Smart Cities is an umbrella term for the integration of technology into existing and newly built infrastructure. These technologies most often take the form of miniaturized sensors, cameras, receivers, and transmitters that can be installed cheaply and in large quantities. Once installed, these devices are used to collect metadata about their environment that can then be translated into digestible information. Some of these technologies are designed to react in real-time to environmental data, while others are focused on studying long-term trends. Regardless of their time horizon, these technologies provide invaluable information to city officials in every sector from transportation to public health. For this reason, the deployment of smart cities technologies has emerged as a major trend in urban development.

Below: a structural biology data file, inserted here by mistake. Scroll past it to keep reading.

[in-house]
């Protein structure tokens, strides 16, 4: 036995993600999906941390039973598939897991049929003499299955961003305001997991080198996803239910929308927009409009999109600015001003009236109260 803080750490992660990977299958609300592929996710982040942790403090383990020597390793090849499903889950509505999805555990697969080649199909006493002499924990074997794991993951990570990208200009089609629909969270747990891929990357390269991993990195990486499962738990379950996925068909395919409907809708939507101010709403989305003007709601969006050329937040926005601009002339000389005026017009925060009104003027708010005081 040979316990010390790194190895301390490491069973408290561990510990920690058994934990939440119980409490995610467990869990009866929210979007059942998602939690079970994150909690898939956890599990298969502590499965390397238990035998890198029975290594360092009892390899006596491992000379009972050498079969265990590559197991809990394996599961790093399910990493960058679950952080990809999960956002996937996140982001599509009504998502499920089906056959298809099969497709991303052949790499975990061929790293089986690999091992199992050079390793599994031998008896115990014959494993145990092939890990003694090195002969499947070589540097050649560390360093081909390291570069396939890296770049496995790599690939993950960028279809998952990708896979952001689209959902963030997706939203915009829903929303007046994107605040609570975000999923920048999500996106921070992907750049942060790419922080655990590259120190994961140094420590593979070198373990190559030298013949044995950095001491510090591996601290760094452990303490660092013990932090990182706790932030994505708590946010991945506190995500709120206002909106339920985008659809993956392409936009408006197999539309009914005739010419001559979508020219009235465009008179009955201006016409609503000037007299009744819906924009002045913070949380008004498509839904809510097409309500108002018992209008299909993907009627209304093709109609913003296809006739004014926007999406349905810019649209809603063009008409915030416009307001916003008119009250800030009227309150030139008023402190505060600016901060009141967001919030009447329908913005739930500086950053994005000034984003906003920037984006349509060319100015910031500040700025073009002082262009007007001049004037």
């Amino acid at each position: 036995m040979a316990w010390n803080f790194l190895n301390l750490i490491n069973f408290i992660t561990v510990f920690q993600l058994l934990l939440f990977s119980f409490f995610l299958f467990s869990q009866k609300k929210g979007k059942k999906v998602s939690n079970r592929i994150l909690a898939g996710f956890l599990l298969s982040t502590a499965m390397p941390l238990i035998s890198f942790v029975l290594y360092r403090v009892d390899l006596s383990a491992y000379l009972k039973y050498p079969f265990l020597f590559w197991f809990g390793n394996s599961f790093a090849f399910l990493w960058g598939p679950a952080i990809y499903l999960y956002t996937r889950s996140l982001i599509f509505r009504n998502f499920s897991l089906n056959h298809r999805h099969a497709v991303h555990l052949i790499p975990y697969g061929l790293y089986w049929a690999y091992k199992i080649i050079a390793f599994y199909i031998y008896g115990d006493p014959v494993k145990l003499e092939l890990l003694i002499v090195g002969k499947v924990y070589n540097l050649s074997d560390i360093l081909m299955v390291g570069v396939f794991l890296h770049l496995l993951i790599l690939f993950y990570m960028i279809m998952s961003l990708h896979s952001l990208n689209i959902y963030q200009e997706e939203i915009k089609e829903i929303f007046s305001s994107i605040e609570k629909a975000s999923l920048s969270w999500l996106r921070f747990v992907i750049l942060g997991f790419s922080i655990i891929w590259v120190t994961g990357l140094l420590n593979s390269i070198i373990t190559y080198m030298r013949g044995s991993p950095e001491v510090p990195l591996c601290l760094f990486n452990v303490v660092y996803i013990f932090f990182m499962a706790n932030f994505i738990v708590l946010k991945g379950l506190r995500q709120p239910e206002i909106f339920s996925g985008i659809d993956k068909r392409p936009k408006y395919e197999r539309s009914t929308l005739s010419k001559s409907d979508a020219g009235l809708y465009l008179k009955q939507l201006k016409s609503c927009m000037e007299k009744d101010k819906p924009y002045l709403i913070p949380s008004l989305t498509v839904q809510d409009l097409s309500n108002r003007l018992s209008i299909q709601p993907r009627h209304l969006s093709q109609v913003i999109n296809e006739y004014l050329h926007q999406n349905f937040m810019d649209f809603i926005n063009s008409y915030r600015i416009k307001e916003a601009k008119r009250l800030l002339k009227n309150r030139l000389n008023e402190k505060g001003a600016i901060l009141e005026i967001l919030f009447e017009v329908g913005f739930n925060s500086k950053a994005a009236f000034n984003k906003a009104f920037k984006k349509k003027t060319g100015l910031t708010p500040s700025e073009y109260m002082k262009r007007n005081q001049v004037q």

An increasingly complex world requires an ever-expanding web of technologies and networks to ensure that our cities remain competitive. The integration of adaptive technology with static infrastructure provides opportunities for 20th century projects to meet the needs of a 21st century world with relatively minor investment. It is the merging of concrete and computers, silicon and steel. Much like autonomous vehicles, the smart cities of the future will be defined by efficiency. Efficiency in transportation, efficiency in information dissemination, and efficiency in infrastructure expenditures. Though deployment is still in its infancy in many areas, this will be an area of heightened interest for those interested in sustainability, cities, and everywhere in between.